Proposed Service Reductions to Mitigate Deficits
Impact From Proposed Reductions
CONTACT: Marie Kincher, Larimer County Dept. of Health and Environment
DATE: June 27, 2002
SUBJECT: Board of Health Reviews Public Health Program Cuts to Address Deficits
At the Larimer County Board of Health meeting this evening, the Board reviewed the Health Department's proposal for reducing and eliminating public health services in order to address the budget deficit. The drastic cuts resulted from the combination of the Governor's veto of the entire state per capita line item for local health departments on top of a pre-existing shortfall in the 2002 budget. Overall, a list of $700,000 in cuts were included, although the department managers hope that $600,000 will be enough.
Among the proposed program reductions are the Family Planning Program, the Prenatal Plus/Maternity Program, and the Health Care Program for Children with Special Needs, all of which will lose all county dollars from their support, and operate on whatever grant money may remain after the cuts. Immunization clinics, Health Education/Public Information, and clerical support will also be reduced.
Proposed for elimination are the Food Safety Program (Restaurant/grocery store licensing and inspections), the Injury Prevention Program, Growth Clinic, Adult Wellness Clinic, Pollution Prevention, Hazardous Waste and Underground Storage Tank Inspections, and staff support to the Environmental Advisory Board.
"Because per capita and county dollars fund our core public health services, there were no good choices to be made. Every cut increases the risk of disease and death in the county, and will cost the community far more than keeping the programs intact," said Dr. Adrienne LeBailly, the department director. "This is the saddest day of my public health career."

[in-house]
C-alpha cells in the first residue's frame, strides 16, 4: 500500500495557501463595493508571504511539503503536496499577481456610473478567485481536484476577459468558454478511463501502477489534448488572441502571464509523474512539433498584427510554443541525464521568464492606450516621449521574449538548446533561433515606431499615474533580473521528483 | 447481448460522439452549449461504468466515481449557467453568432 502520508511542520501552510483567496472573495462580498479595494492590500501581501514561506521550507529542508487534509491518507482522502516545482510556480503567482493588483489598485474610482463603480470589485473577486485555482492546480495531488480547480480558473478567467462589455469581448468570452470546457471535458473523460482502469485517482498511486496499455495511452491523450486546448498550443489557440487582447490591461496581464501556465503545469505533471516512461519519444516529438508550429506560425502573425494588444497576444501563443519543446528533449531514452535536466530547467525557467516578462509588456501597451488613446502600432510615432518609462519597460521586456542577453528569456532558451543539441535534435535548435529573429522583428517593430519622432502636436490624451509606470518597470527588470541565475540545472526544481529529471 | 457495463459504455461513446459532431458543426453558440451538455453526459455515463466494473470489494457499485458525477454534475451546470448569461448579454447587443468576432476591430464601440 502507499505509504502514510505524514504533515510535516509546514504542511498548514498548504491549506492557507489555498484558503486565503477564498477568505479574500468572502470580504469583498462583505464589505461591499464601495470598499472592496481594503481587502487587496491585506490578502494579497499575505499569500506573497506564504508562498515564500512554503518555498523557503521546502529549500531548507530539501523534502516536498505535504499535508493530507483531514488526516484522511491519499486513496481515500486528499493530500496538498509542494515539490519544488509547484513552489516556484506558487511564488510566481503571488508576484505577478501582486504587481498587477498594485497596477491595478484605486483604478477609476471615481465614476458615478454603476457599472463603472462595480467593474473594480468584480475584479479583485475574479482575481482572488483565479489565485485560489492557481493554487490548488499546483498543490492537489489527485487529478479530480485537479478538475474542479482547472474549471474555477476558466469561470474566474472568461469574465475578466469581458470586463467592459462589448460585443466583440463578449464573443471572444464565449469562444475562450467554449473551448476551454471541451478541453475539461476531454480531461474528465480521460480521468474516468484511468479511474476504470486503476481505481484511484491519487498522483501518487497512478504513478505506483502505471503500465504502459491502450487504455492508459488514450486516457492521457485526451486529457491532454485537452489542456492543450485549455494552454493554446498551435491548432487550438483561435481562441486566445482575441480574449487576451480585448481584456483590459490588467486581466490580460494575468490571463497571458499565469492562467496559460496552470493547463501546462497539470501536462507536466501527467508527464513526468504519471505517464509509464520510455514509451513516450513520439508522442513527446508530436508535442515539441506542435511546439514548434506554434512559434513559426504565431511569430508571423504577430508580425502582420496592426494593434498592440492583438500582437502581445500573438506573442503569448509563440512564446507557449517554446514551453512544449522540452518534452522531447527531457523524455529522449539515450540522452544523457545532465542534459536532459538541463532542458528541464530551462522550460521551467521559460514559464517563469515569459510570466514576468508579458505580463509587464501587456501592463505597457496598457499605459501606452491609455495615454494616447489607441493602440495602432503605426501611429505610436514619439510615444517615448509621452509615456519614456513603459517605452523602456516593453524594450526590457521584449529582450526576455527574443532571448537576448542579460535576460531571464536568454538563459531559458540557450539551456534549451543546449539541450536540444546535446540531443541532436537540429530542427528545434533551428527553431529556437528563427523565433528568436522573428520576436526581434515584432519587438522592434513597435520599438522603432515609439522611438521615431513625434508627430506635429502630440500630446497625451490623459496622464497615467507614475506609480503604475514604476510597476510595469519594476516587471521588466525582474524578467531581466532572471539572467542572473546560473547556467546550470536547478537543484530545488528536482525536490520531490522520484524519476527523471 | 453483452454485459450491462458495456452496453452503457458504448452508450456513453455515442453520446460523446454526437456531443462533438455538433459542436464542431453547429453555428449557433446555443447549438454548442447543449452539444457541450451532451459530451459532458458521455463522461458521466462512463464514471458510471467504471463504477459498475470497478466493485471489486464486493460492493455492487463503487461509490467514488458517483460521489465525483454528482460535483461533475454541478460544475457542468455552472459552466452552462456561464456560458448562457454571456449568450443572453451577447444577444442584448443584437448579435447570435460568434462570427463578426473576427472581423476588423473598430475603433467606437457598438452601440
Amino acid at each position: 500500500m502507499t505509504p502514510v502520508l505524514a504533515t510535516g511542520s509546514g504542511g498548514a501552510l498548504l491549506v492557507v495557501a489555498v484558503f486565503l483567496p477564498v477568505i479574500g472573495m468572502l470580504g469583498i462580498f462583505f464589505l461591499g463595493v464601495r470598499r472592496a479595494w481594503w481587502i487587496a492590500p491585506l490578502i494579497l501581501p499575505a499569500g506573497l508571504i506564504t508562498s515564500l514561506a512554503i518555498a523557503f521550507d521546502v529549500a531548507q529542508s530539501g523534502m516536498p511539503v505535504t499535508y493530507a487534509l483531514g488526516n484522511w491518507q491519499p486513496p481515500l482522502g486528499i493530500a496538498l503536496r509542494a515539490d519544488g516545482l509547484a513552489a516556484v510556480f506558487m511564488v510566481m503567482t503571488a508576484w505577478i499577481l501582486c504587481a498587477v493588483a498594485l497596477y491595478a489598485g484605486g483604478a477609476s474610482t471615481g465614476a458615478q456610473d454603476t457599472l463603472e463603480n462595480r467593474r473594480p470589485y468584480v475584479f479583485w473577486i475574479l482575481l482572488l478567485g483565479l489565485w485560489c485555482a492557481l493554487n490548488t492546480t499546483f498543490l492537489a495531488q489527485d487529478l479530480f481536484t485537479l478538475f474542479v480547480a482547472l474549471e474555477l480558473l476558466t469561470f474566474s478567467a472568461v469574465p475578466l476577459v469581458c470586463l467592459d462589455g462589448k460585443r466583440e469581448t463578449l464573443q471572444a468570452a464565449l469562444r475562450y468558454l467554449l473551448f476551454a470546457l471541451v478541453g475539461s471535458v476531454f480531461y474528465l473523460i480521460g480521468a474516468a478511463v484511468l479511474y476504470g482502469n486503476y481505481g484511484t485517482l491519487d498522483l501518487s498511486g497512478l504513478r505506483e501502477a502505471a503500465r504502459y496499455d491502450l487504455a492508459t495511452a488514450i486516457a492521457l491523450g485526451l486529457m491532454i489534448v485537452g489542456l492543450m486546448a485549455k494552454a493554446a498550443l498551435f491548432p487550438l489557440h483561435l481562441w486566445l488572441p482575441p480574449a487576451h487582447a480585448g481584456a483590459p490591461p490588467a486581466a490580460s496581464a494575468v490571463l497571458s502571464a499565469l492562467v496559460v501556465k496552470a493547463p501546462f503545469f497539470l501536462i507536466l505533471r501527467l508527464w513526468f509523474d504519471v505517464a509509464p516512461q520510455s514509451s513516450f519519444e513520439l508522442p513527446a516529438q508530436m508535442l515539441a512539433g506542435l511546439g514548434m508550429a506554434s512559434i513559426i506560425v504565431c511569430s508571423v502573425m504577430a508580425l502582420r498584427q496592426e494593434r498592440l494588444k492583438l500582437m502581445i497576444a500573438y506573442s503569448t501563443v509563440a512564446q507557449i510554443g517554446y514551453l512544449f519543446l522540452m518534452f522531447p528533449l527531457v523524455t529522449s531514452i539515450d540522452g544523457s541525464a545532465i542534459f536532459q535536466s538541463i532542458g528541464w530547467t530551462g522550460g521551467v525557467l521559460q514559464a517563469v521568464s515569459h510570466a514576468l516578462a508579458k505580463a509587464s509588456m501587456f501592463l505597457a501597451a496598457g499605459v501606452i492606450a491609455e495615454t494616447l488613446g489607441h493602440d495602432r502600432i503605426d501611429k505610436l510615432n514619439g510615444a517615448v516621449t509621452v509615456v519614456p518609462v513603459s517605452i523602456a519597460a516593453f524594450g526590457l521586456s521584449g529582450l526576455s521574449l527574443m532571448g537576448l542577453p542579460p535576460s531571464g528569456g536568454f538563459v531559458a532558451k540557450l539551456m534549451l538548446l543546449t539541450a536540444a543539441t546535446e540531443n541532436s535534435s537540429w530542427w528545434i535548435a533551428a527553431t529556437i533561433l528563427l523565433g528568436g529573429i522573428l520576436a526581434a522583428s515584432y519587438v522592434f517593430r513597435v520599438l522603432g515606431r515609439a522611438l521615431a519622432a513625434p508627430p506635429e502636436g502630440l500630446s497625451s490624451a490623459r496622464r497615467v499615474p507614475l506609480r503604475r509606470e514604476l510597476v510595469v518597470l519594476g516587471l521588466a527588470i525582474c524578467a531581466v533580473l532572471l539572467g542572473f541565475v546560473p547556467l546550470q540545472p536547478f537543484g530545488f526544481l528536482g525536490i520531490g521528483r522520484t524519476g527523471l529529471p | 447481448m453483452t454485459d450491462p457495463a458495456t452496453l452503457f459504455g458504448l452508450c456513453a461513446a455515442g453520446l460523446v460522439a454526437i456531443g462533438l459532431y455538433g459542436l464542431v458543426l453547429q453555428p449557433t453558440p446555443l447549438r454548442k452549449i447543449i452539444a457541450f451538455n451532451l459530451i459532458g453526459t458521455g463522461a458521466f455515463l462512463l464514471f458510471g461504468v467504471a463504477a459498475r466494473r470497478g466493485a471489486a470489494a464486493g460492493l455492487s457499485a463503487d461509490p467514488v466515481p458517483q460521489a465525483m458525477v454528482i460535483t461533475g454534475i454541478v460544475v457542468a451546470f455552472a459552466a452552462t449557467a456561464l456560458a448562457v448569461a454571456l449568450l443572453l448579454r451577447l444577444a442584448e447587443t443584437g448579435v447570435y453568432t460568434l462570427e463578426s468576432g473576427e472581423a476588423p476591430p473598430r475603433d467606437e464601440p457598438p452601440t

The Board heard the reduction proposals tonight, but will not make any final decision on the specific cuts until the July 18 Board of Health Meeting. The Board of Health will also be meeting on that date with the Larimer County Board of Commissioners, and will ask the Commissioners to consider referring a ballot initiative to the voters in November to let them decide if they want to keep these public health services. The costs of restoring these public health programs is estimate at about 0.3 mills, or about $5.12 additional tax on a $200,000 home.
Written comments on the proposed reductions can be sent to the Board of Health by mail (1525 Blue Spruce Drive, Fort Collins, CO, 80524), by e-mail at email@example.com, or on the web at www.larimer.org/health. Comments can also be sent to the Commissioners office, who will forward the responses on to the Board of Health. Please send comments to the Board by July 8, 2002.
A prior press release from June 10, with more background information, follows below:
June 10, 2002 NEWS RELEASE
The Governor's recent veto of the entire $5 million of Colorado's "per capita" funding for local public health departments will profoundly affect our local public health services, according to Dr. Adrienne LeBailly, Director of the Larimer County Department of Health and Environment. Our core public health services, such as immunizations, prenatal services, food safety, drinking water and waste water programs, among others, are most at risk.